If you're not a Comcast customer, you're probably blissfully unaware of the problems that Comcast customers have been experiencing the last few weeks. If you are a Comcast customer, then like me, you've likely experienced serious downtime and you're probably wondering what's going on. I've heard a few things through the grapevine and what I've heard hasn't made me very comfortable.
I speculated on my blog that Comcast was getting early warning signals of impending disaster several weeks ago and that they ignored them. What I've heard since is that Comcast essentially got caught with their pants down trying to support millions of customers on inadequate infrastructure. They've been getting hit with recurring distributed denial of service attacks to their DNS infrastructure--such as it is. The root problem seems to be that Comcast has a DNS architecture that consists of lots of scripts and some DNS software running on a couple of servers.
Because they've got no management tools and little or no failover, when they get hit, they can't respond effectively. They're essentially fighting a five alarm fire with a bucket brigade. As a consequence, they have had multiple, multi-million customer, multi-hour outages.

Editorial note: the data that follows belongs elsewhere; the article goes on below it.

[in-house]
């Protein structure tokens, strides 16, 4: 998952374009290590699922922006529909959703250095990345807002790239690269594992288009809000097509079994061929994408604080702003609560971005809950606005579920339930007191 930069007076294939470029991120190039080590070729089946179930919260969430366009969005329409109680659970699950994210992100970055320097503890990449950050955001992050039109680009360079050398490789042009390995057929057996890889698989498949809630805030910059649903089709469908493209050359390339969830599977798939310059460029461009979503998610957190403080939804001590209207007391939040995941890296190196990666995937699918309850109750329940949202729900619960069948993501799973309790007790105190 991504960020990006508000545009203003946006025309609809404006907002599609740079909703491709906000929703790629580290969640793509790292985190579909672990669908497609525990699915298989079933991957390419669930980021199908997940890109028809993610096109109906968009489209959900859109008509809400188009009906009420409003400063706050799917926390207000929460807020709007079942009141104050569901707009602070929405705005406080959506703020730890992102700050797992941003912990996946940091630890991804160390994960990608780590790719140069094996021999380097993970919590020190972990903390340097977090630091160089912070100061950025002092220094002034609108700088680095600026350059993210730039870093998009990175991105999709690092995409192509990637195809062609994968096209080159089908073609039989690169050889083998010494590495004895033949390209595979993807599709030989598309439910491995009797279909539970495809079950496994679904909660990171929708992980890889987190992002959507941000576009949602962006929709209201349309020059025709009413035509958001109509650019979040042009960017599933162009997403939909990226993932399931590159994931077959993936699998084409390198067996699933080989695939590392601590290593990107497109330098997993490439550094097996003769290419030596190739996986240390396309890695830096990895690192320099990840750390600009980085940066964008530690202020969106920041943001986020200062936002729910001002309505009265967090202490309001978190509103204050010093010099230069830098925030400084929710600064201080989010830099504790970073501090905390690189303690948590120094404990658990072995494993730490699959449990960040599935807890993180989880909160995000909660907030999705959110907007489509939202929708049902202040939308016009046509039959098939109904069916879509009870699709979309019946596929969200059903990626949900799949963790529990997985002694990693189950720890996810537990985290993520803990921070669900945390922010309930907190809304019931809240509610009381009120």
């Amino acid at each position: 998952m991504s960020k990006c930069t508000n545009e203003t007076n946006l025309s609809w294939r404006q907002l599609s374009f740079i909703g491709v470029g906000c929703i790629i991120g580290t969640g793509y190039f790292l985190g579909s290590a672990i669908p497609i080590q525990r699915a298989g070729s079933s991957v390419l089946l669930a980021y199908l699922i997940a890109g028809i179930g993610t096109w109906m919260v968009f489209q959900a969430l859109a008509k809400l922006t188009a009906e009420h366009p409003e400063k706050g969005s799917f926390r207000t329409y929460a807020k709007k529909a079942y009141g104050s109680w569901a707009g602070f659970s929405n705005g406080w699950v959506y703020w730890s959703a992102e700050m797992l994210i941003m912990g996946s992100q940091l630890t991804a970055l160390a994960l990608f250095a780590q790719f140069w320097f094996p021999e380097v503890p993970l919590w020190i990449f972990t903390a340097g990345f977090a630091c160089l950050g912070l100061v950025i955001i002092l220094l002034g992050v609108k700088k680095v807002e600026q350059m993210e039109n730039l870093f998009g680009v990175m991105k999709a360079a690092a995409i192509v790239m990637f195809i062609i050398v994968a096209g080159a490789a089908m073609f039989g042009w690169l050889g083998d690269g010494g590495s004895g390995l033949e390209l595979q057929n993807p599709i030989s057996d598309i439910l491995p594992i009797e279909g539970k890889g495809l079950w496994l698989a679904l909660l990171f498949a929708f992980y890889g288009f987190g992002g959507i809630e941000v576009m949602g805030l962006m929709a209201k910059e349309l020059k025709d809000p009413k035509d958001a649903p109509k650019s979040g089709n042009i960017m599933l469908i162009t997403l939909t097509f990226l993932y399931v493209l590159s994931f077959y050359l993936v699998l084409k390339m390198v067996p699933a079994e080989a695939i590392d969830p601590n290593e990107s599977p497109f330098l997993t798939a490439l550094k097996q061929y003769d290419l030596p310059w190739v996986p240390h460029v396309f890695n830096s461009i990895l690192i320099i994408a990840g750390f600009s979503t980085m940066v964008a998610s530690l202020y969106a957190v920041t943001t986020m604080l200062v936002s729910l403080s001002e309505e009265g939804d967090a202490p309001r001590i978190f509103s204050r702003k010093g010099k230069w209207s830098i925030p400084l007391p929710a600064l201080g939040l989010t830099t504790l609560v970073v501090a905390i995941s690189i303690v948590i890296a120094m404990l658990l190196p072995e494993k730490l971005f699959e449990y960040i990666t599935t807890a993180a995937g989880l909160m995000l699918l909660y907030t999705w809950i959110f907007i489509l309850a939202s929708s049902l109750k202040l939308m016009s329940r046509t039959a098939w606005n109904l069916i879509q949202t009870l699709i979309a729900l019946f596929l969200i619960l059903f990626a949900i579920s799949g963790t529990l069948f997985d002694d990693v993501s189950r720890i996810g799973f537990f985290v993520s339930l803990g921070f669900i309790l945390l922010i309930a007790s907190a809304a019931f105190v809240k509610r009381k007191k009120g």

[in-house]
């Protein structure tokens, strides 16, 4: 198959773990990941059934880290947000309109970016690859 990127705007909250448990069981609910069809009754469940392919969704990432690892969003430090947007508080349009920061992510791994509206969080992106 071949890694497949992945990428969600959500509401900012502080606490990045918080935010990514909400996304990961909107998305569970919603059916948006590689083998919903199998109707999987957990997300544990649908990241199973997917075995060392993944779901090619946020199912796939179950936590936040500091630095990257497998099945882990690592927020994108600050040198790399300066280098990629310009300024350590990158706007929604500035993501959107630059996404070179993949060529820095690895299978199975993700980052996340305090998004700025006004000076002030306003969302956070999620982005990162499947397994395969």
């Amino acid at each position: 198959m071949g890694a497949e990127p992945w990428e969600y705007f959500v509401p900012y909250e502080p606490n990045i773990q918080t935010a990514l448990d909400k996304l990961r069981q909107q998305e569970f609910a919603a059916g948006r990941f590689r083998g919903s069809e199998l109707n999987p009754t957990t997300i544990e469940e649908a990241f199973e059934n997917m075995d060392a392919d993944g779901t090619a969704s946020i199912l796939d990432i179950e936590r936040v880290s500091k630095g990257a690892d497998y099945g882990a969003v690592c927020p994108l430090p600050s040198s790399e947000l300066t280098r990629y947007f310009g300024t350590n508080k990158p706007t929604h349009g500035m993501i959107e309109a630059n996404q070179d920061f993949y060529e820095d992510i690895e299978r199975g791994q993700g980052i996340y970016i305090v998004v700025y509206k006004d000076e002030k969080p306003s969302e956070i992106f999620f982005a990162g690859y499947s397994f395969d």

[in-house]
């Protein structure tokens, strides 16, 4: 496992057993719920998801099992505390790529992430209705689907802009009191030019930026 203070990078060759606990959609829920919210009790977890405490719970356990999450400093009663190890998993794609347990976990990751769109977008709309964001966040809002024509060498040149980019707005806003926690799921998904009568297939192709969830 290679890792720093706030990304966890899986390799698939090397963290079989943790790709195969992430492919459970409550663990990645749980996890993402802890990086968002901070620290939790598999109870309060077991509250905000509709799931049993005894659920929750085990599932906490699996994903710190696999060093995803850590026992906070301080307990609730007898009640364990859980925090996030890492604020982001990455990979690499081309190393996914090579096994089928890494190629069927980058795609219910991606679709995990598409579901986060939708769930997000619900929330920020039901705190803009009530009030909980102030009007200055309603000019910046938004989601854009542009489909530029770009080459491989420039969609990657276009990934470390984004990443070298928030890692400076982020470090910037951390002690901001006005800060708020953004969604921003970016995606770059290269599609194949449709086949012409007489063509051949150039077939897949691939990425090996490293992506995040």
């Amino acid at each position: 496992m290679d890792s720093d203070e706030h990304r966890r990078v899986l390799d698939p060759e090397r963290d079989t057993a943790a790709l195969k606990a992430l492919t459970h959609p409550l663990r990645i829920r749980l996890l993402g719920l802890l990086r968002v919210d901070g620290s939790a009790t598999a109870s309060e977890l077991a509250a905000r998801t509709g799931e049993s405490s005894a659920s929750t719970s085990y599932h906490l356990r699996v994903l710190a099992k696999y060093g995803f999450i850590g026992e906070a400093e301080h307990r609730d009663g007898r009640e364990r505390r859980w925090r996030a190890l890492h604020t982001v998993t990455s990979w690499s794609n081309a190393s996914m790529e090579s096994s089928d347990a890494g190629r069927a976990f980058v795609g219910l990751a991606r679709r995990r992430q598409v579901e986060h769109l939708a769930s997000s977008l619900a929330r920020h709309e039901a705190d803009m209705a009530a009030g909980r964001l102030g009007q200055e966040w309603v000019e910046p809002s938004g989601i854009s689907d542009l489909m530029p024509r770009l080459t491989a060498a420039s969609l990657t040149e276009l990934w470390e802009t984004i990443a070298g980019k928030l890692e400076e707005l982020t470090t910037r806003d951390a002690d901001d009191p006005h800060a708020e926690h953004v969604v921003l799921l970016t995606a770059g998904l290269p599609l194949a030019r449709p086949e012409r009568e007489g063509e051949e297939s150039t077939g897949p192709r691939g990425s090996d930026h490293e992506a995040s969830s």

What's amazing is that such a huge service provider has been so neglectful of a core part of its architecture. They ought to be using one or more reliable DNS service providers with rock-solid architectures, fail over, and management tools.
I can sympathize with Comcast's position. Excite@Home got themselves in this predicament and that, combined with an unsympathetic board, was their eventual undoing. Ultimately, broadband companies have to face the fact that they differentiate on service and not much else. If they're not investing in the infrastructure that makes that service rock-solid, then they're setting themselves up for longterm failure.
CIOs ought to ask themselves what their DNS infrastructure looks like. Are you running it yourself? Should you be? Outsourcing your DNS is not all that expensive in the grand scheme of things and is one less headache you've got. Building a DNS infrastructure, not to mention training system administrators, to handle these kinds of attacks isn't easy and yet it may be the weakest link in your online presence.
If you're a Comcast customer, what can you do in the meantime? I was able to solve my problem because I had access to an alternate DNS provider. You may not be as lucky. I've also heard that setting up a local DNS cache (which many of the new consumer-grade routers do automatically) also helps. A friend sent me these instructions for setting up a DNS cache on an OS X machine. I'm sure similar instructions can be found for Linux and maybe even XP.